Published Jul 05, 2010Over the course of two albums, Vancouver pop eclectics Mother Mother have explored outlandish freak folk (2007s Touch Up) and electro-tinged new wave (2008's O My Heart). Now, the group are putting the finishing touches on their third album, which is being produced by frontman Ryan Guldemond in Vancouver's Mushroom Studios and District Four Recordings.
"This [album] is more synthy and more rock," says Guldemond, speaking to Exclaim! on the phone from his Vancouver apartment. "The last album had a few tracks of that ilk but it wasn't really like that throughout. I mean, there were a lot of acoustic numbers and a lot of orchestral undertones with strings and horns and stuff like that. And this album is more modern in the sense that we ran the gamut of electronic sounds."
In addition to having an increased synthesizer presence, Guldemond notes that the still-untitled new album will be more energetic than past efforts. "It's direct and punchy and hooky and fun and lively. It's not very sombre... There's a lot of upbeat songs. It's kind of an up-up-up album."
The 2010 incarnation of Mother Mother has a different lineup than that which appeared on past albums. Singer Debra-Jean Creelman left the band in late 2008, and the recent sessions marked the first time that the band had entered the studio with new member Jasmine Parkin.
Speaking about Creelman's departure, the usually friendly and talkative Guldemond becomes guarded. "That relationship ended for reasons that were real and both parties went on to pursue something more in tune and closer to their hearts."
Rather than dwelling on the situation, the songwriter prefers to focus on the successes of the new lineup, enthusing, "We love the addition of Jasmine, and not only is she a great road partner but she's great in the studio too."
Parkin sings lead on one of the new songs, "Forever and a Bit," which Guldemond describes as an "esoteric piece." Still, he isn't sure if this track will make the album's final cut, as the band are still trying to decide which of the 16 songs they recorded should be released.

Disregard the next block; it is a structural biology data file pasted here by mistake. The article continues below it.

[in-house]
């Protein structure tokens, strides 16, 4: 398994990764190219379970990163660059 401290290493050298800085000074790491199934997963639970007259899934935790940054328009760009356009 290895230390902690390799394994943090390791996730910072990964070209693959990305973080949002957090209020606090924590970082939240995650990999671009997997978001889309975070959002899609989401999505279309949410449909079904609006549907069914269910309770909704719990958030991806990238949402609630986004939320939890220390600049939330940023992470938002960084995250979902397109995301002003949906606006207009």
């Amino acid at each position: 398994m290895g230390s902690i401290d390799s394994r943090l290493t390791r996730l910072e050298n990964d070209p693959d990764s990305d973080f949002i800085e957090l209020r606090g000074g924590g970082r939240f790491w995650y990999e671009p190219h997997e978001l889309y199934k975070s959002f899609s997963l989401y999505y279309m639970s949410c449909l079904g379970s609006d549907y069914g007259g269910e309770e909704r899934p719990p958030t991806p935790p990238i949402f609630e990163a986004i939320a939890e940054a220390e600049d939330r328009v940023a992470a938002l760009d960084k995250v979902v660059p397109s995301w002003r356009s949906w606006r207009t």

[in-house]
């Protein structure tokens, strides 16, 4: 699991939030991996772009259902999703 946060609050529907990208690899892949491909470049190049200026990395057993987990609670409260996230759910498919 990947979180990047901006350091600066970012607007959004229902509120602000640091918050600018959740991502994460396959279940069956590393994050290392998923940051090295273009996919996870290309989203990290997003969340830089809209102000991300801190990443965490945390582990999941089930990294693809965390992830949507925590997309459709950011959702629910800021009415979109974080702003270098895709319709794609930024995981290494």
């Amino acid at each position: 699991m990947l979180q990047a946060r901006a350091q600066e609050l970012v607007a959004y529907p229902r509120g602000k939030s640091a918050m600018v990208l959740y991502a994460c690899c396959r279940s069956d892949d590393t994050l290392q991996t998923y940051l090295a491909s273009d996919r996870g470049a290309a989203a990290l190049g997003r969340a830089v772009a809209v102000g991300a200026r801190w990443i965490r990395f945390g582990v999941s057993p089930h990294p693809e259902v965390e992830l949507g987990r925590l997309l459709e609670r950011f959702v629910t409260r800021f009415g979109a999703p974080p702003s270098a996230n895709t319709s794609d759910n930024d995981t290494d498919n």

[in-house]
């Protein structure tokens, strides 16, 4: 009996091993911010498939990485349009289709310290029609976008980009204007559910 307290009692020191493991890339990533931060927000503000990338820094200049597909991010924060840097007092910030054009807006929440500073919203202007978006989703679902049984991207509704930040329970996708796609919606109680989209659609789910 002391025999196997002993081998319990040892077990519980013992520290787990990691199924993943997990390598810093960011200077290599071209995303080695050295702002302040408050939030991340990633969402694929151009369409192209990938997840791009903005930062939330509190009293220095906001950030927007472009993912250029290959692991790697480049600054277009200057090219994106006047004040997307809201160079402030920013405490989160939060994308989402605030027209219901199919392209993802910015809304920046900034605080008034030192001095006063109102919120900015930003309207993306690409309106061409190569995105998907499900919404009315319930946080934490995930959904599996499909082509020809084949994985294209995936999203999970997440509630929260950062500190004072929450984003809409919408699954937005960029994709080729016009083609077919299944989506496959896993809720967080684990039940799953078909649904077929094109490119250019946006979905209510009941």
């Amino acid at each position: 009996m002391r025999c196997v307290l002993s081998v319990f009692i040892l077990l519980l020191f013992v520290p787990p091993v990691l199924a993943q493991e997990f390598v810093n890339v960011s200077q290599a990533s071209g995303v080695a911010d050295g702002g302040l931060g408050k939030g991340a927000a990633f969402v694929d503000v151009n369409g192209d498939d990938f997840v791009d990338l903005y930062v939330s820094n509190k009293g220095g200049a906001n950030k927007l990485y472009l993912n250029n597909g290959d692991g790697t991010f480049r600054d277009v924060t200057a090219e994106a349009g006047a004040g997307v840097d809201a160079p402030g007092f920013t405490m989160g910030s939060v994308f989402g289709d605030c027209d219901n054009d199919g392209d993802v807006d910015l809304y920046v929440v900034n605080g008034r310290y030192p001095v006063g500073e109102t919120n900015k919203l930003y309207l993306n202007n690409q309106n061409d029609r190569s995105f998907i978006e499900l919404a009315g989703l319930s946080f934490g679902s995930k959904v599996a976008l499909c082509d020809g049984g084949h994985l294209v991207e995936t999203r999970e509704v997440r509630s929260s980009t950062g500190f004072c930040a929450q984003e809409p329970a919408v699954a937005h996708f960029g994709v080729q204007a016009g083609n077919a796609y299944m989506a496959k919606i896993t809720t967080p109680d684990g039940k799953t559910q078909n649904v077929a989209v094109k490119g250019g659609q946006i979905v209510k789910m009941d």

"You could really crap different types of albums when you have 16 songs to choose from. It's like, do you want to make an eclectic album or do you want to make a focused album? Do you want to make a rock record or do you want to do something that has folkier elements?"
We'll have to wait until the new year to hear which direction Mother Mother decide to go in. Although the album was originally pegged to hit shelves in the fall, Guldemond says that's the band's label, Last Gang, has opted to put off the release until early 2011. Until then, fans can get a taste of the new material during the band's live shows. Although they currently have only two dates booked, Guldemond says that a September tour of Ontario will be announced soon.
Prior to hitting the road, Guldemond will help produce a new EP by Vancouver songstress Laura Smith. And, of course, he will continue to tweak his recent recordings with Mother Mother. "Producing your own stuff is a whole different ball game - you really get attached," he admits. "The labour of love is really strong."
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